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Breeding Birds of Cape Wastochnia, Pyasina Delta, Taimyr, Russia in 1994

Report

Series: WIWO Report Series Volume: 52

By: Holmer Vonk (Author)

64 pages, b/w illustrations, b/w distribution maps, tables

Foundation Working Group International Wader and Waterfowl Research

Paperback | Dec 2003 | #139591
Availability: Usually dispatched within 1-2 weeks Details
NHBS Price: £16.99 $22/€20 approx

About this book

Since 1991 volunteers of the Foundation Working Group International Waterbird and Wetland Research (WIWO) yearly organize expeditions to the Taimyr peninsula in northern Siberia, Russia. Main aim of these expeditions has been to determine breeding densities and success of the bird species breeding here, with special emphasis on waders. Many of these species migrate through or winter in westem Europe. In 1994 an expedition was organized to Cape Wastochnia, near the mouth of the Pyasina river in cooperation with the IBN-DLO institute. This site was also visited by WIWO in 1993 and by IBN-DLO yearly since 1990. The scope of the latter institute has been mainly on breeding Brent Geese.

As during earlier expeditions to Taimyr, the main aim of the 1994 expedition was censusing bird breeding densities and success. All species except for passerines have been investigated in a 16 km2 research plot. Densities were determined by searching nests, which were followed during the rest of the season to determine the breeding success. This method probably gives a slight underestimation of several species and determined densities should thus be considered the minimum present.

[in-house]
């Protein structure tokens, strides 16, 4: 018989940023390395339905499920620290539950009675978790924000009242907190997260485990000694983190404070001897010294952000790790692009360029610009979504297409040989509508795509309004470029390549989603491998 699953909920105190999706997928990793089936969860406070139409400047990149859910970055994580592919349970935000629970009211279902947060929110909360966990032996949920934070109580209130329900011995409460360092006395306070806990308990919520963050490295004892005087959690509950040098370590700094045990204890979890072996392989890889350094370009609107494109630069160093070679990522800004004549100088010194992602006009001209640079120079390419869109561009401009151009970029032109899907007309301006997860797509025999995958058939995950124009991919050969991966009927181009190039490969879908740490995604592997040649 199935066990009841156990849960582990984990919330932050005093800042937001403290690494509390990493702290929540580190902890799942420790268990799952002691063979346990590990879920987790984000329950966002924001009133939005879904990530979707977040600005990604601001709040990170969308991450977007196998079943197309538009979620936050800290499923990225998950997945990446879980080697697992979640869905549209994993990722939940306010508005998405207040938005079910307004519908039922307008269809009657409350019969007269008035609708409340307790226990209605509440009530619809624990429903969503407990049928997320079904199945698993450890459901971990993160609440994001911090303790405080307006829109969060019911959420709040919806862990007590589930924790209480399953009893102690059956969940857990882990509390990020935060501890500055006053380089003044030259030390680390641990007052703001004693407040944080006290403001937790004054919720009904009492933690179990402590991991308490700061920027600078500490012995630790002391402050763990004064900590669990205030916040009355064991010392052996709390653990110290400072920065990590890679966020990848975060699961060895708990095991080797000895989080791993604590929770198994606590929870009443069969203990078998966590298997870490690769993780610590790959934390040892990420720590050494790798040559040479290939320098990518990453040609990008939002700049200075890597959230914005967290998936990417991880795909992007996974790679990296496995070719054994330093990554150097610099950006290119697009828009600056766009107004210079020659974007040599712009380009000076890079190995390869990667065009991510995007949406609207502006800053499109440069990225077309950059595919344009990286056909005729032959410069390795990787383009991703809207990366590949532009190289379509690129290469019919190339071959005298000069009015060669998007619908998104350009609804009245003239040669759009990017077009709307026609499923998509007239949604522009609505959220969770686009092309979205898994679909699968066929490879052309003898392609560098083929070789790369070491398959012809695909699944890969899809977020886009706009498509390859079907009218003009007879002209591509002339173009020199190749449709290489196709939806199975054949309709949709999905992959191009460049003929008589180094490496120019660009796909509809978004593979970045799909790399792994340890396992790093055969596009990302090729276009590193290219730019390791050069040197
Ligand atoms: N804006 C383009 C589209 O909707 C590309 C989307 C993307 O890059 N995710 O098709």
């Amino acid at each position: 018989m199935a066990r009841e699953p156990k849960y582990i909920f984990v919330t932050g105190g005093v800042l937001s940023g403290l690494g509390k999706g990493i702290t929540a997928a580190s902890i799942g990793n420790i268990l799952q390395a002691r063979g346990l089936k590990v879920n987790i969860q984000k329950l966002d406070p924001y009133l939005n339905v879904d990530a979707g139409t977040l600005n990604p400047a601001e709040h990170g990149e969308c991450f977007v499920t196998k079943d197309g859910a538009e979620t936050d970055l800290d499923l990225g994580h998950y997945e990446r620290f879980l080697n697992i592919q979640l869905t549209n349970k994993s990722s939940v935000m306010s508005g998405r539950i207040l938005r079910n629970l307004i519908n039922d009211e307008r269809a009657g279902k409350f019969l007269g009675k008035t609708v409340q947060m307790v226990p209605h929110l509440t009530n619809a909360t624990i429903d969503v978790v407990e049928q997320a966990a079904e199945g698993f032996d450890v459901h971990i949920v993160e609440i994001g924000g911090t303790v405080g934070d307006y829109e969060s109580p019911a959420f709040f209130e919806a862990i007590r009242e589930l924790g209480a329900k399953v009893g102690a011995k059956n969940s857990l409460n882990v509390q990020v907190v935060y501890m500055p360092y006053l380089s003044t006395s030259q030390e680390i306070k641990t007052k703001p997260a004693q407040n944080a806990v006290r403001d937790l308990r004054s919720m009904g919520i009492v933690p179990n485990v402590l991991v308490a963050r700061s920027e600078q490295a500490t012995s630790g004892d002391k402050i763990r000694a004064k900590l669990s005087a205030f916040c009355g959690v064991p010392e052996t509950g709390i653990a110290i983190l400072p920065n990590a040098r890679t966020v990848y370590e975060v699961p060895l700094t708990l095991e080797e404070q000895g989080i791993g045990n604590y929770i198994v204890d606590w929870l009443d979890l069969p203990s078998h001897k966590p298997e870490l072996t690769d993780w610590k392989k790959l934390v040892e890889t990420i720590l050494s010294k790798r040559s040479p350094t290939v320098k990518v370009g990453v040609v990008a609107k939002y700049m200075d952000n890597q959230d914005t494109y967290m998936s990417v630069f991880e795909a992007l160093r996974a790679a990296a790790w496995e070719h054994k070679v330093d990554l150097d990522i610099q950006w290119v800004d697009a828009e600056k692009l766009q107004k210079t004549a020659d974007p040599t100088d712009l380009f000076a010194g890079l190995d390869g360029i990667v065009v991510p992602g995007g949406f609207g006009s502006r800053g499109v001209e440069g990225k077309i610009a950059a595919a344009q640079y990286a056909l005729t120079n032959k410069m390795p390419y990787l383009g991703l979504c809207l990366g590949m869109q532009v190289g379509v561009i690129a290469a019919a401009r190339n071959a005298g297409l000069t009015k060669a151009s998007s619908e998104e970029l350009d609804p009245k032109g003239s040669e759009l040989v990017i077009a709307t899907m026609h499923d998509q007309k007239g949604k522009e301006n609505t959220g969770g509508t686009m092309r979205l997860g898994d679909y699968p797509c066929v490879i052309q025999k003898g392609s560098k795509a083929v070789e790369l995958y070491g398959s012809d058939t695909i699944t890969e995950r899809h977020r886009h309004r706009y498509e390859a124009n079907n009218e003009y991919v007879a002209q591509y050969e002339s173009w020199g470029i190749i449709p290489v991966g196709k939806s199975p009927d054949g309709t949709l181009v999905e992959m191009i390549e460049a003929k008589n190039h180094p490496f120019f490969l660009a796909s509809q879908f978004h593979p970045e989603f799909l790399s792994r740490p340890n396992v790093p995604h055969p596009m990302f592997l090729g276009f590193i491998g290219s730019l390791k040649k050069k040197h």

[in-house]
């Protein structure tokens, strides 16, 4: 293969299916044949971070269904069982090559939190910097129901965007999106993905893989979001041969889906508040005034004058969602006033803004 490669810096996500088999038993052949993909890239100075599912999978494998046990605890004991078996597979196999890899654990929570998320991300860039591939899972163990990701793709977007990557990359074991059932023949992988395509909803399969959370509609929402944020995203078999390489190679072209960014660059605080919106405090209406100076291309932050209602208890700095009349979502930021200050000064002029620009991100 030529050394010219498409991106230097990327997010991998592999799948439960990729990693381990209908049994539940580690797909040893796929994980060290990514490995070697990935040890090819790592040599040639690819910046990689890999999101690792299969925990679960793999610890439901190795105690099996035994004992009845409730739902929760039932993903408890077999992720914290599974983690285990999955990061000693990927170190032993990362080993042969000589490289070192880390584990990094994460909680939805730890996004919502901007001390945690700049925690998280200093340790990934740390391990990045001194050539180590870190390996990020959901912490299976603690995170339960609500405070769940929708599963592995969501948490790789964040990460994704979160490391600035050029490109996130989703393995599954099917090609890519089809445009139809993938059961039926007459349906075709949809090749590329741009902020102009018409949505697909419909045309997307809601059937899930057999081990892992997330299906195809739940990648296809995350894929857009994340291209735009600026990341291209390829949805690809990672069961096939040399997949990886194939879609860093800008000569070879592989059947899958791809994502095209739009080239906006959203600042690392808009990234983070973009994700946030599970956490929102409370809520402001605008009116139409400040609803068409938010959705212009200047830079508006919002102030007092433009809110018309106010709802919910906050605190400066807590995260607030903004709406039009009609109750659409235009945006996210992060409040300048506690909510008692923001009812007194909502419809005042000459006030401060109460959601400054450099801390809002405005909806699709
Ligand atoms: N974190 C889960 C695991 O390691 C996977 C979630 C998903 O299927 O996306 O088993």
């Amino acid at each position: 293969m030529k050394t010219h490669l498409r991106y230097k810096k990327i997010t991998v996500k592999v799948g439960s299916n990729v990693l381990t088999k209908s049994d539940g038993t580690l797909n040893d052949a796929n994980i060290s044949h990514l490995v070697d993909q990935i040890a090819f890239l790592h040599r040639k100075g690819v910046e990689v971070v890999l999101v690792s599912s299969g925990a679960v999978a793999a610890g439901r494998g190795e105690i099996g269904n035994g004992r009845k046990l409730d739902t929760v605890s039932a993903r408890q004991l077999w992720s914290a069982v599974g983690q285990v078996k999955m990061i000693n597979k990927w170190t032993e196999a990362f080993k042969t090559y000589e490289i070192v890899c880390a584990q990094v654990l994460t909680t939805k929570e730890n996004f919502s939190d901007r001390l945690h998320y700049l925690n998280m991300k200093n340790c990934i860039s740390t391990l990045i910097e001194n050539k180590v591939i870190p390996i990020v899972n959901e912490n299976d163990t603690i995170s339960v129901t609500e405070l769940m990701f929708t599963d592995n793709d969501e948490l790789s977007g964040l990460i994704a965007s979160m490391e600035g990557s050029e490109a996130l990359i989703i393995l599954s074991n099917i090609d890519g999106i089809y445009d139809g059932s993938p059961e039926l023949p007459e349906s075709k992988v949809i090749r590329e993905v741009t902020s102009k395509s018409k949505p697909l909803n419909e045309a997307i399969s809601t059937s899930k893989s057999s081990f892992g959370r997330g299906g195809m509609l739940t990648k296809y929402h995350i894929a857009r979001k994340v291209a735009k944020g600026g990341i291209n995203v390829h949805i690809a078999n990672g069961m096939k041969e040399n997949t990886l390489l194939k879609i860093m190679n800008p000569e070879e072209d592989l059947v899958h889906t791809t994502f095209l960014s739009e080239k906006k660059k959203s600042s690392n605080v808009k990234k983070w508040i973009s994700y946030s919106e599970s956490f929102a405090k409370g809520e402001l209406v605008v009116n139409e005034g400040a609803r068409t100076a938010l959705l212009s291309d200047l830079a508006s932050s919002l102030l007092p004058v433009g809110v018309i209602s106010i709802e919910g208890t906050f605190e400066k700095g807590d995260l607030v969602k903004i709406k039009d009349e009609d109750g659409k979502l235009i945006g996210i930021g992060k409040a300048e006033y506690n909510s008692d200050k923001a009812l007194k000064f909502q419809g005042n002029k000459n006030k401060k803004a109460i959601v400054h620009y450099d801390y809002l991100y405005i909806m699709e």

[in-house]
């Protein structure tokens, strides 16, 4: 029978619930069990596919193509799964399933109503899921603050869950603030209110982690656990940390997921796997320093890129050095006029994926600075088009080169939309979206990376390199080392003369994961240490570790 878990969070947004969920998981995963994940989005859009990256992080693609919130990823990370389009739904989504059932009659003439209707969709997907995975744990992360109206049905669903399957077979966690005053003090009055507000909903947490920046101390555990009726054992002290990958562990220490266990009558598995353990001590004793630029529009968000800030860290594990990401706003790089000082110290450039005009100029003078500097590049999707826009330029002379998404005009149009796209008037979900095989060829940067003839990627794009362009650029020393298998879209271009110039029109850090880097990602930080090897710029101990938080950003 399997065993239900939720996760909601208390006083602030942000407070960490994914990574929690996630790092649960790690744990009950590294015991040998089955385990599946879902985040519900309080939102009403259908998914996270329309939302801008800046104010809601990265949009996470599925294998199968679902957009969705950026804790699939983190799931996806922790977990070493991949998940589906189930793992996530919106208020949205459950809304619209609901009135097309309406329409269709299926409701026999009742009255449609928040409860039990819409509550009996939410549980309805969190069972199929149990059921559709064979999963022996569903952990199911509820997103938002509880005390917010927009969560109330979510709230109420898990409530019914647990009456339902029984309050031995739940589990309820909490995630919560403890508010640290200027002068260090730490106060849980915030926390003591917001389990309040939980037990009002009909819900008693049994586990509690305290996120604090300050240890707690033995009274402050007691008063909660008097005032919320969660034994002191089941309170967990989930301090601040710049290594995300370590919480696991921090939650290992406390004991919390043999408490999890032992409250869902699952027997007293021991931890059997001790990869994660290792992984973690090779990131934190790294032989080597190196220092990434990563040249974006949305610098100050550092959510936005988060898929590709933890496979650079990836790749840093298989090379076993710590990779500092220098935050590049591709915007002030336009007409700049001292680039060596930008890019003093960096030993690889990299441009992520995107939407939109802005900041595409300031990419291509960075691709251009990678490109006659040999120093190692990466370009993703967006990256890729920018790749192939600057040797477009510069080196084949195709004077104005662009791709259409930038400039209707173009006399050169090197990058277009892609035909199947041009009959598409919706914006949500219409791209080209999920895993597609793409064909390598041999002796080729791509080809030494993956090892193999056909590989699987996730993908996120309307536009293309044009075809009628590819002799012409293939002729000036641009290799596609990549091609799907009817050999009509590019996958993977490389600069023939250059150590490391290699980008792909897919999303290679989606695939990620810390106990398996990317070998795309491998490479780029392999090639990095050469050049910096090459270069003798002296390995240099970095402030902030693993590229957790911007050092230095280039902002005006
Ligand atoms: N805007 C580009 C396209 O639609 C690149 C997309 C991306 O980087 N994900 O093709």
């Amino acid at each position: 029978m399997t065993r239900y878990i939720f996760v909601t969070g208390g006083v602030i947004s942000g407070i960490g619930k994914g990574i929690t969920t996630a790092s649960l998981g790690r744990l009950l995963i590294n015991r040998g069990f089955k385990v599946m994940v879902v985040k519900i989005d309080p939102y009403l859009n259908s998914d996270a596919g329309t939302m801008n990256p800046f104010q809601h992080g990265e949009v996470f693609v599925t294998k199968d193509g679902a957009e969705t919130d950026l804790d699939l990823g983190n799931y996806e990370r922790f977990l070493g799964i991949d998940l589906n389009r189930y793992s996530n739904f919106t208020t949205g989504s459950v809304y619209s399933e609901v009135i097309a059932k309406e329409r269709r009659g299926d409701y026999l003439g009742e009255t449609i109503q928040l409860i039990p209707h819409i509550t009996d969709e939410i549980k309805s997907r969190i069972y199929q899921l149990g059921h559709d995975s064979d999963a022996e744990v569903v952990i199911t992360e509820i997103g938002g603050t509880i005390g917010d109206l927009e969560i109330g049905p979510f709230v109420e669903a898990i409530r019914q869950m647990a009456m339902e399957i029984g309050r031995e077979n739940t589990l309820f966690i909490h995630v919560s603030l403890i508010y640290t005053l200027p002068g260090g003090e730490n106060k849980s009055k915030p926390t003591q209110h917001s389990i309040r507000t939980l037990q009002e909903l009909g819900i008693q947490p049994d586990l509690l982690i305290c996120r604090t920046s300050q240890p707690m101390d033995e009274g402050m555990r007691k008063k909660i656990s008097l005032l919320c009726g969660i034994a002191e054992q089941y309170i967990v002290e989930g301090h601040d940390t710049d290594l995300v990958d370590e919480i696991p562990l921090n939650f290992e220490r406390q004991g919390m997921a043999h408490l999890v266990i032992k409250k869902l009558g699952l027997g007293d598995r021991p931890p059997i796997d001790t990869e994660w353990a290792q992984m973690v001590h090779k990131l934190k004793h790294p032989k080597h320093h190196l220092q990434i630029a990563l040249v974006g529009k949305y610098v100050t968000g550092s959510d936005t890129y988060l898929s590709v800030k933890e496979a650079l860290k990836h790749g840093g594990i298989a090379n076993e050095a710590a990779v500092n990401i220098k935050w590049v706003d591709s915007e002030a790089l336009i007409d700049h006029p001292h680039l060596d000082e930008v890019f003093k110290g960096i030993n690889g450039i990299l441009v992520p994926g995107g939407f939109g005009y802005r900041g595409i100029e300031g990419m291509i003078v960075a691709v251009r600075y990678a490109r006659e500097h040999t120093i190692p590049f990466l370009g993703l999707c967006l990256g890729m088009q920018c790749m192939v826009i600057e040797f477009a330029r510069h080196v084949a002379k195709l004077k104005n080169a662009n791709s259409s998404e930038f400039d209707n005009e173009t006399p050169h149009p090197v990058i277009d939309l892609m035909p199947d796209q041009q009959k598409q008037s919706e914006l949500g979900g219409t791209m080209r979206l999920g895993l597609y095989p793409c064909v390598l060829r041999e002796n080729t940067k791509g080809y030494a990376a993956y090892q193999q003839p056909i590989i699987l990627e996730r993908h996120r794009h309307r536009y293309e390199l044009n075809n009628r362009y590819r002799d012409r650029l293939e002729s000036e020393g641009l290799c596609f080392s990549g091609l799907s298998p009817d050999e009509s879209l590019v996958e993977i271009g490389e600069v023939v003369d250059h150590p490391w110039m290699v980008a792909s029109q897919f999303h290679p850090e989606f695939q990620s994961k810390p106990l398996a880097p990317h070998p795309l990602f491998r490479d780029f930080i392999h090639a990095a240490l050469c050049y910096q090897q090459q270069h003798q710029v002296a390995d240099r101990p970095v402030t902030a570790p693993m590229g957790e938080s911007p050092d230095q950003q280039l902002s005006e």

As expected from observations in earlier years, 1994 was a lemming peak year. As a result of the high lemming densities, many species nested in relatively good numbers. In total 19 species were found. Of 15 species the numbers were counted, resulting in a total of 196 pairs. Among these were typical lemming predators like Snowy Owl, Pomarine Skua and R-1 Buzzard. The most common species was Little Stint with 95 nests found. Breeding densities of most wader species were comparable to 1993. Of the nests followed during incubation, 82% hatched. Predation rates varied between species and within the plot, but were lower than in the intermediate year 1993. The presence of an occupied Arctic Fox burrow at the border of the plot accounts for much of the predation. Further a small part of the nests was deserted for unknown reasons. The relatively cold and windy weather after 10 July might account partly for this.

Much effort was also put in catching and ringing birds. In total 532 birds of 15 species were ringed.


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